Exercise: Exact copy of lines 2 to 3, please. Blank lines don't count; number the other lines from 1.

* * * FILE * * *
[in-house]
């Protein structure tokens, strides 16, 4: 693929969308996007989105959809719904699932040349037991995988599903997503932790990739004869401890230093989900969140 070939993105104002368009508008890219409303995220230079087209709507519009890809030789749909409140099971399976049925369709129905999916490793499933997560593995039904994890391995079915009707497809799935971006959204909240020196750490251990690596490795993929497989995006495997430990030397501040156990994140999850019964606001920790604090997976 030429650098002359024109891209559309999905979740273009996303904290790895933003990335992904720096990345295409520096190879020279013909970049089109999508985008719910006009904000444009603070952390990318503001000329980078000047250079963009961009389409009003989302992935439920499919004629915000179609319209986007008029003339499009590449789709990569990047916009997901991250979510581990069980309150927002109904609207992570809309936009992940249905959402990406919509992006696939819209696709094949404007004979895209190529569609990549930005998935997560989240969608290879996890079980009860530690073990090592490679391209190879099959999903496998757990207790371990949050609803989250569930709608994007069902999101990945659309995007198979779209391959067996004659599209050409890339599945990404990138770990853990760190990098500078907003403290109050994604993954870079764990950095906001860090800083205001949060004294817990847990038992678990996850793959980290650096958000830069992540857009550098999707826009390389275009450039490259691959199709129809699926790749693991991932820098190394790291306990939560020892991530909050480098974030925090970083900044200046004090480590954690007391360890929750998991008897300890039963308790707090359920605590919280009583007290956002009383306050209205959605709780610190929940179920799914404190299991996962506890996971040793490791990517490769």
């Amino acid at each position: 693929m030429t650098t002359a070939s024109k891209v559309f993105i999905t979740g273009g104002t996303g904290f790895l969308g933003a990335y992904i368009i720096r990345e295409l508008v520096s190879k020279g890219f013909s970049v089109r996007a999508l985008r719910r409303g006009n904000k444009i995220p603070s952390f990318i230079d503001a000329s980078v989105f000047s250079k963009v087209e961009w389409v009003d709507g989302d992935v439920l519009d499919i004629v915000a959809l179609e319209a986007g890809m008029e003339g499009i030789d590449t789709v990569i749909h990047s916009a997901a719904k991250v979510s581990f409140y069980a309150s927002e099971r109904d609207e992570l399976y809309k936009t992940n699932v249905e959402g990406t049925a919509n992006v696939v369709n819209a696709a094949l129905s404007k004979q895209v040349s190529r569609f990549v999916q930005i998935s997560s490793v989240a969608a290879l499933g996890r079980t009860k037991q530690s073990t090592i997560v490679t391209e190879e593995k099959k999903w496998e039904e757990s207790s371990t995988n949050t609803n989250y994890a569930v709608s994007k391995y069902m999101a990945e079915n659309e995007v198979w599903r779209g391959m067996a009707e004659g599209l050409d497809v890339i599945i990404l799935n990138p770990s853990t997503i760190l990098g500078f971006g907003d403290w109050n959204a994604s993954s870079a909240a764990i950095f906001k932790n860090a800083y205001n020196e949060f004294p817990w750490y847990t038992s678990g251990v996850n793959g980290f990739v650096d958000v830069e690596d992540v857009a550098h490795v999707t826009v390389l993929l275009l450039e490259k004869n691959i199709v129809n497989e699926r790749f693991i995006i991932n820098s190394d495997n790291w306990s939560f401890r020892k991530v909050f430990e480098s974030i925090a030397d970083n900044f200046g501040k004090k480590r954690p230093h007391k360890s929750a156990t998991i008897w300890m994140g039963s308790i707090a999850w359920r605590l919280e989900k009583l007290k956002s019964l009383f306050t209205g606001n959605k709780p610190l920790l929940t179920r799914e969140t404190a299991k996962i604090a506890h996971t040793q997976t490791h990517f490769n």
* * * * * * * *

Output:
């Protein structure tokens, strides 16, 4: 693929969308996007989105959809719904699932040349037991995988599903997503932790990739004869401890230093989900969140 070939993105104002368009508008890219409303995220230079087209709507519009890809030789749909409140099971399976049925369709129905999916490793499933997560593995039904994890391995079915009707497809799935971006959204909240020196750490251990690596490795993929497989995006495997430990030397501040156990994140999850019964606001920790604090997976 030429650098002359024109891209559309999905979740273009996303904290790895933003990335992904720096990345295409520096190879020279013909970049089109999508985008719910006009904000444009603070952390990318503001000329980078000047250079963009961009389409009003989302992935439920499919004629915000179609319209986007008029003339499009590449789709990569990047916009997901991250979510581990069980309150927002109904609207992570809309936009992940249905959402990406919509992006696939819209696709094949404007004979895209190529569609990549930005998935997560989240969608290879996890079980009860530690073990090592490679391209190879099959999903496998757990207790371990949050609803989250569930709608994007069902999101990945659309995007198979779209391959067996004659599209050409890339599945990404990138770990853990760190990098500078907003403290109050994604993954870079764990950095906001860090800083205001949060004294817990847990038992678990996850793959980290650096958000830069992540857009550098999707826009390389275009450039490259691959199709129809699926790749693991991932820098190394790291306990939560020892991530909050480098974030925090970083900044200046004090480590954690007391360890929750998991008897300890039963308790707090359920605590919280009583007290956002009383306050209205959605709780610190929940179920799914404190299991996962506890996971040793490791990517490769």
């Amino acid at each position: 693929m030429t650098t002359a070939s024109k891209v559309f993105i999905t979740g273009g104002t996303g904290f790895l969308g933003a990335y992904i368009i720096r990345e295409l508008v520096s190879k020279g890219f013909s970049v089109r996007a999508l985008r719910r409303g006009n904000k444009i995220p603070s952390f990318i230079d503001a000329s980078v989105f000047s250079k963009v087209e961009w389409v009003d709507g989302d992935v439920l519009d499919i004629v915000a959809l179609e319209a986007g890809m008029e003339g499009i030789d590449t789709v990569i749909h990047s916009a997901a719904k991250v979510s581990f409140y069980a309150s927002e099971r109904d609207e992570l399976y809309k936009t992940n699932v249905e959402g990406t049925a919509n992006v696939v369709n819209a696709a094949l129905s404007k004979q895209v040349s190529r569609f990549v999916q930005i998935s997560s490793v989240a969608a290879l499933g996890r079980t009860k037991q530690s073990t090592i997560v490679t391209e190879e593995k099959k999903w496998e039904e757990s207790s371990t995988n949050t609803n989250y994890a569930v709608s994007k391995y069902m999101a990945e079915n659309e995007v198979w599903r779209g391959m067996a009707e004659g599209l050409d497809v890339i599945i990404l799935n990138p770990s853990t997503i760190l990098g500078f971006g907003d403290w109050n959204a994604s993954s870079a909240a764990i950095f906001k932790n860090a800083y205001n020196e949060f004294p817990w750490y847990t038992s678990g251990v996850n793959g980290f990739v650096d958000v830069e690596d992540v857009a550098h490795v999707t826009v390389l993929l275009l450039e490259k004869n691959i199709v129809n497989e699926r790749f693991i995006i991932n820098s190394d495997n790291w306990s939560f401890r020892k991530v909050f430990e480098s974030i925090a030397d970083n900044f200046g501040k004090k480590r954690p230093h007391k360890s929750a156990t998991i008897w300890m994140g039963s308790i707090a999850w359920r605590l919280e989900k009583l007290k956002s019964l009383f306050t209205g606001n959605k709780p610190l920790l929940t179920r799914e969140t404190a299991k996962i604090a506890h996971t040793q997976t490791h990517f490769n």